What is the 'Stock Market Capitalization To GDP Ratio'

The stock market capitalization to GDP ratio is a ratio used to determine whether an overall market is undervalued or overvalued compared to a historical average. The ratio can be used to focus on specific markets, such as the U.S. market, or it can be applied to the global market, depending on what values are used in the calculation.

The stock market capitalization to GDP ratio is calculated as:

Market Capitalization to GDP = (Stock Market Capitalization / Market GDP) x 100

The stock market capitalization to GDP ratio is also known as the Buffett Indicator.

BREAKING DOWN 'Stock Market Capitalization To GDP Ratio'

The use of the stock market capitalization to GDP ratio increased in prominence after Warren Buffett once commented that it was "probably the best single measure of where valuations stand at any given moment." It is a measure of the total value of all publicly traded stocks in a market divided by that economy's Gross Domestic Product (GDP). The ratio compares the value of all stocks at an aggregate level to the value of the country's total output. The result of this calculation is the percentage of GDP that represents stock market value.

To calculate the total value of all publicly traded stocks in the U.S., most analysts use The Wilshire 5000 Total Market Index, which is an index that represents the value of all stocks in the U.S. markets. The quarterly GDP is used as the denominator in the ratio calculation.

Let's calculate the market cap to U.S. GDP ratio for the quarter ended September 30, 2017. Total market value of the stock market, as measured by Wilshire 5000, was 26.1 trillion. U.S. real GDP for the third quarter was recorded as $17.2 trillion. The market cap to GDP ratio is, therefore: ($26.1 trillion / $17.2 trillion) x 100 = 151.7%. In this case, 151.7% of GDP represents the overall stock market value.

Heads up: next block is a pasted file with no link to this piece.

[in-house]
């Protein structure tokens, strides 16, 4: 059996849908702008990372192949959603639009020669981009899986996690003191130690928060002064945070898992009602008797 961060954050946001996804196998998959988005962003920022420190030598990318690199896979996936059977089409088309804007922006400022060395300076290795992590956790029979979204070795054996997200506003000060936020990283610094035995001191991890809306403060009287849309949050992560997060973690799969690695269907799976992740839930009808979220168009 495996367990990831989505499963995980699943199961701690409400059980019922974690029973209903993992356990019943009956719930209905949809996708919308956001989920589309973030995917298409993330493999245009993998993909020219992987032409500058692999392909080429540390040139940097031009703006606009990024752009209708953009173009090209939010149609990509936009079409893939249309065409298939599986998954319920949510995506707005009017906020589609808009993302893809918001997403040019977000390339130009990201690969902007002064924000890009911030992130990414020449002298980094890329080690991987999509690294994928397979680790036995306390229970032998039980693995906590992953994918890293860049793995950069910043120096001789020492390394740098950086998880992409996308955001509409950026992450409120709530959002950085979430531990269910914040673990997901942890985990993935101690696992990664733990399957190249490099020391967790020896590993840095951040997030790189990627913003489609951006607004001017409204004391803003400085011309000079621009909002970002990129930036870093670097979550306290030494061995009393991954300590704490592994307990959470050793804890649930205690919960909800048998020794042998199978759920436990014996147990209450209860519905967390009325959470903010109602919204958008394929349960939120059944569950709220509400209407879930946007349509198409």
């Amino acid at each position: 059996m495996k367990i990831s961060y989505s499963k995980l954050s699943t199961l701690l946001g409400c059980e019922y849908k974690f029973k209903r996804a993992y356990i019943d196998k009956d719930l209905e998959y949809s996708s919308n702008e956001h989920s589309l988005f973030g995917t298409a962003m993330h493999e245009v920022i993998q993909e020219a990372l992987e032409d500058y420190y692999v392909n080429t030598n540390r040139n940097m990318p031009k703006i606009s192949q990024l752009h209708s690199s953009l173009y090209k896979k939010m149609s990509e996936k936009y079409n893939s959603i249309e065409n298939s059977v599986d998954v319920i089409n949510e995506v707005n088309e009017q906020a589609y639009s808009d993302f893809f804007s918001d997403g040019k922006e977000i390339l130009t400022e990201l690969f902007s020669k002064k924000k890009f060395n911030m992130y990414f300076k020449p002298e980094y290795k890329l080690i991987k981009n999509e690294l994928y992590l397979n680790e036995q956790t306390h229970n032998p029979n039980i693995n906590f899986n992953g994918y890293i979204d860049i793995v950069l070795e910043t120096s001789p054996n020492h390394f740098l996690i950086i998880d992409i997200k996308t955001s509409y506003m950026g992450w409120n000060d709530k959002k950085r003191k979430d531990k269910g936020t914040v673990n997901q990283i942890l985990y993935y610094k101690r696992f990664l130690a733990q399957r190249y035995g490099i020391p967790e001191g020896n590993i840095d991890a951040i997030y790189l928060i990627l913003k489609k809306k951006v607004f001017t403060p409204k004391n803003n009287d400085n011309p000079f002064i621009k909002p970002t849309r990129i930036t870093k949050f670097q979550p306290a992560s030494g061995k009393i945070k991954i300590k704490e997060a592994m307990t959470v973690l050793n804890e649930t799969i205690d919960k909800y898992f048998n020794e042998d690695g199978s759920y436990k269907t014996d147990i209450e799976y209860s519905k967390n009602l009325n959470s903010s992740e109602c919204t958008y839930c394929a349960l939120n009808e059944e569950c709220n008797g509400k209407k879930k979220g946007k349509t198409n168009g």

Typically, a result that is greater than 100% is said to show that the market is overvalued, while a value of around 50%, which is near the historical average for the U.S. market, is said to show undervaluation. If the valuation ratio falls between 50 and 75%, the market can be said to be modestly undervalued. Also, the market may be fair valued if the ratio falls between 75 and 90%, and modestly overvalued if it falls within the range of 90 and 115%. In recent years, however, determining what percentage level is accurate in showing undervaluation and overvaluation has been hotly debated, given that the ratio has been trending higher over a long period of time.

In 2000, according to statistics at The World Bank, the market cap to GDP ratio for the U.S. was 153%, a sign of an overvalued market. With the U.S. market falling sharply after the dotcom bubble burst, this ratio may have some predictive value in signaling peaks in the market. However, in 2003, the ratio was around 130%, which was still overvalued, but the market went on to produce all-time highs over the next few years. As of 2018, the market is gearing up to surpass its 2000 level.

The market cap to global GDP ratio can also be calculated instead of the ratio for a specific market. The World Bank releases data annually on the Stock Market Capitalization to GDP for World which was 55.2% at the end of 2015.

This market cap to GDP ratio is impacted by trends in initial public offerings (IPOs) and the percentage of companies that are publicly traded compared to those that are private. All else being equal, if there was a large increase in the percentage of companies that are public vs. private, the market cap to GDP ratio would go up, even though nothing has changed from a valuation perspective.

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